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Constellation of the Month: Hercules

The month of June has the shortest nights of the year (for northern hemisphere stargazers), but there’s still plenty to see if you wait till the sky gets dark after midnight.

Sitting high in the south – almost directly overhead – during June is the constellation of Hercules.

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The body of Hercules is made up of four stars in an asterism known as The Keystone. The four stars in The Keystone, like all the star in Hercules, are not especially bright, so the pattern doesn’t stand out all that clearly. To find it draw a line from the bright orange star Arcturus to the bright white star Vega. Hercules sits about 2/3 of the way along this line.

Once you find the Keystone try and trace the four lines that come off each corner, Hercules’s arms and legs.

But the most interesting feature in Hercules is the faint fuzzy patch known as the Great Globular Cluster in Hercules, M13 (marked with a + above).

M13 lies on a line drawn between two of the stars of the Keystone, ζ and η Her. It’s just visible to the naked eye in dark sky conditions (which you won’t get during the summer months) but is easily found using binoculars. It will look like a fuzzy out-of-focus star.

In fact it is a globular (globe-shape) cluster of around 300,000 very old stars, orbiting our galaxy.

If you’ve got a powerful telescope then you should be able to make out individual stars within this cluster.

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Summer Solstice 2012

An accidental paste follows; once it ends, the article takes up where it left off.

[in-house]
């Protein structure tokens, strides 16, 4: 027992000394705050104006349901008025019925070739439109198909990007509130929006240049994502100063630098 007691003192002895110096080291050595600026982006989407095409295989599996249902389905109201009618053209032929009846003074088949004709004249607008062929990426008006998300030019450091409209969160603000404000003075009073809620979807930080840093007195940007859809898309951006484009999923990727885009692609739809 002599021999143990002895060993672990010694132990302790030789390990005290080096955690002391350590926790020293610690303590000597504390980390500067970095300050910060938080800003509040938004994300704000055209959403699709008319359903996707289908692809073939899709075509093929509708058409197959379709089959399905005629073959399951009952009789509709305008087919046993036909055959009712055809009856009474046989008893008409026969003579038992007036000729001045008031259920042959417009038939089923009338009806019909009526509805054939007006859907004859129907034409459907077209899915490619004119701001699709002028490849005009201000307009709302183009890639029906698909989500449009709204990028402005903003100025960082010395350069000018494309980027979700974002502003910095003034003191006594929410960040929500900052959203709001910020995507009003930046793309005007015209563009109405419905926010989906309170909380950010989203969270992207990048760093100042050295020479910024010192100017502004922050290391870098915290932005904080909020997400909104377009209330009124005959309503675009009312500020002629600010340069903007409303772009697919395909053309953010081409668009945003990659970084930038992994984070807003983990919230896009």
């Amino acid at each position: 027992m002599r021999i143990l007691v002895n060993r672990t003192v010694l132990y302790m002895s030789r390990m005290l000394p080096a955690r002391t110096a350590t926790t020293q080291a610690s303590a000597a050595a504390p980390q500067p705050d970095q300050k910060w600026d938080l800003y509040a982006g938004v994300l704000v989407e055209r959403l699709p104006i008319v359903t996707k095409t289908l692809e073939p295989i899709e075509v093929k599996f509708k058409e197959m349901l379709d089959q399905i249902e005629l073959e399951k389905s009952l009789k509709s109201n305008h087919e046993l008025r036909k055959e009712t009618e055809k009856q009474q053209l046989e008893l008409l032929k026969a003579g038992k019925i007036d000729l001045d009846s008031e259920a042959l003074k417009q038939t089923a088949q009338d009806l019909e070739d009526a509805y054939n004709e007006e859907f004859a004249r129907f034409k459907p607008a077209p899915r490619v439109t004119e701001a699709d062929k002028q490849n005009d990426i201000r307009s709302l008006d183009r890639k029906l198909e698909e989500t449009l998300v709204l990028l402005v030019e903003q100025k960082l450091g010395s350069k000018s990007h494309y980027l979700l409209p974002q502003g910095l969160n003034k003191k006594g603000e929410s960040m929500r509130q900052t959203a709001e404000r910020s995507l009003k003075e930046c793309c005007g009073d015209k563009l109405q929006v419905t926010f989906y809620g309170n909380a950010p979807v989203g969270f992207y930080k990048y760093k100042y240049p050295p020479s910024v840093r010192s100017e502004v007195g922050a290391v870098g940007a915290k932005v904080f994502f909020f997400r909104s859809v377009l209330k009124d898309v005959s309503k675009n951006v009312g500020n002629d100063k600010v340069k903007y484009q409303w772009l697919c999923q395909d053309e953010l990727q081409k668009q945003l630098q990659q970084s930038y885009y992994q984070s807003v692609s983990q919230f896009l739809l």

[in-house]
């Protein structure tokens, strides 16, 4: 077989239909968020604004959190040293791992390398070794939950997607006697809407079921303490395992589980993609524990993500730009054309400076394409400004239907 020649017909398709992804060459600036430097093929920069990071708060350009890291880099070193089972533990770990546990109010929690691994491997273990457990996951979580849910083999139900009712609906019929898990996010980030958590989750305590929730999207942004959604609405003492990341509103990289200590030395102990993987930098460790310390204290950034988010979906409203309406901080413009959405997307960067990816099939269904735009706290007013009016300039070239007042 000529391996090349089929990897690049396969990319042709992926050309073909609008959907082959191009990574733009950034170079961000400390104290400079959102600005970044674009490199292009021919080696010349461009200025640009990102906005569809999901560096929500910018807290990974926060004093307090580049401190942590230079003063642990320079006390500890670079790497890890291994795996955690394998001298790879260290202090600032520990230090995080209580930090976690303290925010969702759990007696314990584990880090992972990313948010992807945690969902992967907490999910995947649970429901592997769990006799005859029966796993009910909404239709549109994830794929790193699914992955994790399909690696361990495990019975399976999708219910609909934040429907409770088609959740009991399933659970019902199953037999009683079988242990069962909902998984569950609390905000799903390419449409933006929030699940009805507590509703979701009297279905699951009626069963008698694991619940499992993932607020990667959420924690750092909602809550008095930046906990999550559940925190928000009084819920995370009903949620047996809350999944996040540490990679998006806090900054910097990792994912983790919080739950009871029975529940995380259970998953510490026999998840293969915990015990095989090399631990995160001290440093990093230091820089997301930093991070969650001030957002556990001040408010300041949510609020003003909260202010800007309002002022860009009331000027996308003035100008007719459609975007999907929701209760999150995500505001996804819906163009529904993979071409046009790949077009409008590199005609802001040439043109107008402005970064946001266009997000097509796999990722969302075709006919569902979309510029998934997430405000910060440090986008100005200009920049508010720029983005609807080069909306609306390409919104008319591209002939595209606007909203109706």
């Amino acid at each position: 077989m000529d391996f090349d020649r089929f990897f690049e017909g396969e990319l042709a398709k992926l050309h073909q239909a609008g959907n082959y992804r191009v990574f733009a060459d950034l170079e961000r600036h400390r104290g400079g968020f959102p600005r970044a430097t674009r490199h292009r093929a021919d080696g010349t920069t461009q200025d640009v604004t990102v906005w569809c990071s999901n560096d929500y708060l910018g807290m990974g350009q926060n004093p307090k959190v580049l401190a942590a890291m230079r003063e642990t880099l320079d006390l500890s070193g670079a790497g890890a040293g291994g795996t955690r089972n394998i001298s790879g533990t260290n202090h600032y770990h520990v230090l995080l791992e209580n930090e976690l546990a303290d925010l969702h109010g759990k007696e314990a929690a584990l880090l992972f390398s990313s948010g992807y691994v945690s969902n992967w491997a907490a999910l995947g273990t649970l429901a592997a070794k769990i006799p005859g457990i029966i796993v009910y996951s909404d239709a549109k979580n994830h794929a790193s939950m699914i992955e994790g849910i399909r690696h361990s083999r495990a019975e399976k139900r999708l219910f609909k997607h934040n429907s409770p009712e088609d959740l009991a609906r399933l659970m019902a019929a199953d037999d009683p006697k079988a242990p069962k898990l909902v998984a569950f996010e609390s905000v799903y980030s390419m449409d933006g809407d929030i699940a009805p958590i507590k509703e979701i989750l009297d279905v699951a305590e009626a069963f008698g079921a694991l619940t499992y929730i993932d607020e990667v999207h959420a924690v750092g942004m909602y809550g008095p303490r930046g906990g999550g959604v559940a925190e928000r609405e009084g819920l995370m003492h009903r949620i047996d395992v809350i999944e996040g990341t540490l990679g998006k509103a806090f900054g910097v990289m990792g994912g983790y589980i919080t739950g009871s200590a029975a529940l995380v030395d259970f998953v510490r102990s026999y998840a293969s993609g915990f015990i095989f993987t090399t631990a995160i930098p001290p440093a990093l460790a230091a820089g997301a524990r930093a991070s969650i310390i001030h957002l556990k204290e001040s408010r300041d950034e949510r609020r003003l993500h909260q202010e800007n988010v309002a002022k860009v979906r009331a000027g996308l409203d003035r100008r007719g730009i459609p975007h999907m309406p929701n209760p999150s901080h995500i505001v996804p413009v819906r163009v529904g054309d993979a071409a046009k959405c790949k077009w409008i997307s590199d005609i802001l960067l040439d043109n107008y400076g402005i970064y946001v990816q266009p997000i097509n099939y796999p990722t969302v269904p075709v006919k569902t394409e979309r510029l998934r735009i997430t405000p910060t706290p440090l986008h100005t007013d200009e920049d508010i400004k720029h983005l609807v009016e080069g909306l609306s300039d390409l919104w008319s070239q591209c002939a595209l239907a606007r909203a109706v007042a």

The northern hemisphere summer solstice occurs today, 20 June 2012 at 2309 UT (which is actually tomorrow in the UK, 21 June 2012 at 0009 BST).

But surely the summer solstice is just the longest day. How can it “occur” at a specific instant?

That’s because we astronomers define the summer solstice as the instant when the Sun gets to its furthest north above the celestial equator. Or to put it another way, the instant when the north pole of the Earth is tilted towards the Sun as far as it can.

And this happens at exactly 2309 UT on 20 June 2012.

It’s important to remember though that while we are in the midst of summer, the southern hemisphere are experiencing their winter solstice, and their shortest day.

And how much longer is our “longest day”? In Glasgow, my home town, the Sun will be above the horizon for 17h35m13s today and tomorrow (20 and 21 June), a full seven seconds longer than yesterday, and eight seconds longer than 22 June.

The Lowest Full Moon of the Year

Tonight (actually around 0130 tomorrow morning) the Full Moon will reach its highest point due south, just an hour and a half after the eclipse ends. Despite being at its highest in the sky, you’ll still struggle to see it, as it is very low down. In fact the Full Moon nearest the Summer Solstice is the lowest Full Moon of the Year.

Full Moon by Luc Viatour http://www.lucnix.be

First, let’s begin with the definition of “Full Moon”. A Full Moon occurs when the Moon is diametrically opposite the Sun, as seen from the Earth. In this configuration, the entire lit hemisphere of the Moon’s surface is visible from Earth, which is what makes it “Full”. There is an actual instant of the exactly Full Moon, that is the exact instant that the Moon is directly opposite the Sun. Therefore when you see timings listed for the Full Moon they will usually include the exact time (hh:mm) that the Moon is 180° round from the Sun (we call this point opposition).

Here’s a list of the times of all Full Moons between June 2011 and June 2012:

Month Date of Full Moon
Time of Full Moon (UT)
June 2011 15 June 2014*
July 2011 15 July 0640*
August 2011 13 August 1857*
September 2011 12 September 0927*
October 2011 12 October 0206*
November 2011 10 November 2016
December 2011 10 December 1436
January 2012 09 January 0730
February 2012 07 February 2154
March 2012 08 March 0939
April 2012 06 April 1919*
May 2012 06 May 0335*
June 2012 04 June 1112*